While it is indeed the duty of the Judiciary and Immigration committees to oversee and enforce existing immigration laws, Representatives Smith and King have engaged in an ill-advised platform and rhetoric that has been perceived as insensitive with their inflammatory “immigration statements,” and this has caused an exodus of Hispanic voters to the Democratic party. We ask that you review Mr. King’s and Mr. Smith’s congressional statements desiring to “pass a bill out of the House to end the Constitution’s birthright citizenship for U.S.-born children of illegal immigrants,” or what Steve King has made reference to “anchor babies.” We find both this rhetoric and this un-constitutional conduct reprehensible, insulting and a poor reflection upon Republicans because we don’t want our Party to be viewed as the Party of changing the United States Constitution.

...

It is our sincere belief that if representatives Smith and King were to become the Chairs of the House Judiciary and Subcommittee on Immigration, and if they indeed continue such insensitive rhetoric towards Hispanics, the conditions for a Republican presidential candidate to garner the necessary Electoral College Delegates to win the 2012 presidency will not be possible.

Clarence Thomas Story "Shows the Power of Porn Addiction"

Mike McManus runs an organization called Marriage Savers, which he co-founded with his wife Harriet.

As the name suggests, the organization's mission is to "increase the success of marriage, reduce divorce rates, and provide a better environment for children to thrive."  And as that sort of mission would suggest, the organization is endorsed by Religious Right leaders like Tony Perkins, Don Wildmon, Mike Huckabee, Richard Land, and Robert George.

Which makes this new column by McManus rather remarkable, because people on the Right generally don't give any credence to the claims raised about Clarence Thomas, much less cite Thomas as evidence of the dangers of addiction to pornography

"He was obsessed with porn," commented Lillian McEwen of Clarence Thomas about the years he was Chairman of the Equal Employment Opportunity Commission. "He would talk about what he had seen in magazines and films."

She should know, having had a torrid affair with him from 1981-86. "He was always actively watching the women he worked with to see if they could be potential partners. It was a hobby of his," she told The Washington Post.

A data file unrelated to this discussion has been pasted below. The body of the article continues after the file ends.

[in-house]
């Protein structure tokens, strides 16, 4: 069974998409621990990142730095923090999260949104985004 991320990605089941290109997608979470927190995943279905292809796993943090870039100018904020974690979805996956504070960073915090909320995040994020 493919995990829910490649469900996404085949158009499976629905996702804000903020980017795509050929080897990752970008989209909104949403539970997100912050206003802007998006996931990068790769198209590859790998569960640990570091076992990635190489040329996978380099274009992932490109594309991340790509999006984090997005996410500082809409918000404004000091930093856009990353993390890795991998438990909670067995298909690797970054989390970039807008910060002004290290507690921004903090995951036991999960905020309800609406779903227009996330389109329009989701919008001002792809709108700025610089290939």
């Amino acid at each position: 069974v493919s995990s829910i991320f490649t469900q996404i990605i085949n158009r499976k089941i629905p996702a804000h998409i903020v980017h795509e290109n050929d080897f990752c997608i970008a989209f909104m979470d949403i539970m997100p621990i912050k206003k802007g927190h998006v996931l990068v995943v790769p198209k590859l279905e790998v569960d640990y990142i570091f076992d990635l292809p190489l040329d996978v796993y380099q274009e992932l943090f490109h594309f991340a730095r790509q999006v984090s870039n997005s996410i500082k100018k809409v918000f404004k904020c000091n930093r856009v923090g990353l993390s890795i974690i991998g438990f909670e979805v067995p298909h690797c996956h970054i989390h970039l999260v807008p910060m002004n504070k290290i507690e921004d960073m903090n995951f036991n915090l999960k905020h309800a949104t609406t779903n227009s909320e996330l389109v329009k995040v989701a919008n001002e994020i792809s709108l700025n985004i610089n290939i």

Anita Hill made similar charges in the 1991 Senate Judiciary Committee hearing about Thomas's nomination to be a Justice to the Supreme Court: "He spoke about acts that he had seen in pornographic films involving such matters as women having sex with animals and films showing group sex or rape scenes. He talked about pornographic materials depicting individuals with large penises or large breasts involved in various sex acts." He was also constantly asking Hill out, which she refused.

Thomas stoutly denied the charges: "If I used that kind of grotesque language with one person, it would seem to me that there would be traces of it throughout the employees who worked closely with me."

No doubt, McEwen could have provided corroborating testimony, which would might have torpedoed his nomination. She now regrets having remaining silent and has written a book. Twice married and twice divorced, she had a career as a prosecutor, a Senate Judiciary Committee lawyer, administrative law judge, and a law professor and is now retired, declaring, "I have nothing to be afraid of."

What matters about the Thomas story is that it shows the power of porn addiction, that led him to take dangerous risks, even as a very visible EEOC Chairman.

For the last twenty years, the standard Religious Right line has been that Anita Hill was lying as part of an Democrat-orchestrated smear campaign against Thomas, so it is pretty amazing to see someone like McManus suddenly citing Thomas' behavior as proof of the dangers of pornography.

Judge Bus: Fighting the Shakespearean-Evolutionary Conspiracy To Warehouse Iowa's Children

The Religious Right's "Judge Bus" continues to roll through Iowa and participants just keep coming up with wilder and wilder explanations of why three Supreme Court justices need to be removed from office, like Rep. Steve King claiming that if they aren't, pretty soon we'll have a society in which children will be taken away from parents and raised in warehouses to be vicious warriors ... or something:

Speaking exclusively with The Iowa Independent following Wednesday’s event, King reaffirmed those statements and expanded on why he believes the institution of marriage is so important.

“I think that if we can’t defend marriage, that it becomes very hard to defend life,” King said. “Marriage is the crucible by which we pour all of our values and pass them on to our children, and that is how the culture is renewed each time. So, if we lose marriage — for instance, if our children are raised in warehouses, so to speak. There have been civilizations that have tried to do that. The Spartans did that. They took the children away and taught them to be warriors. It’s a good way to defend a country, but not much of a way to run a civilization.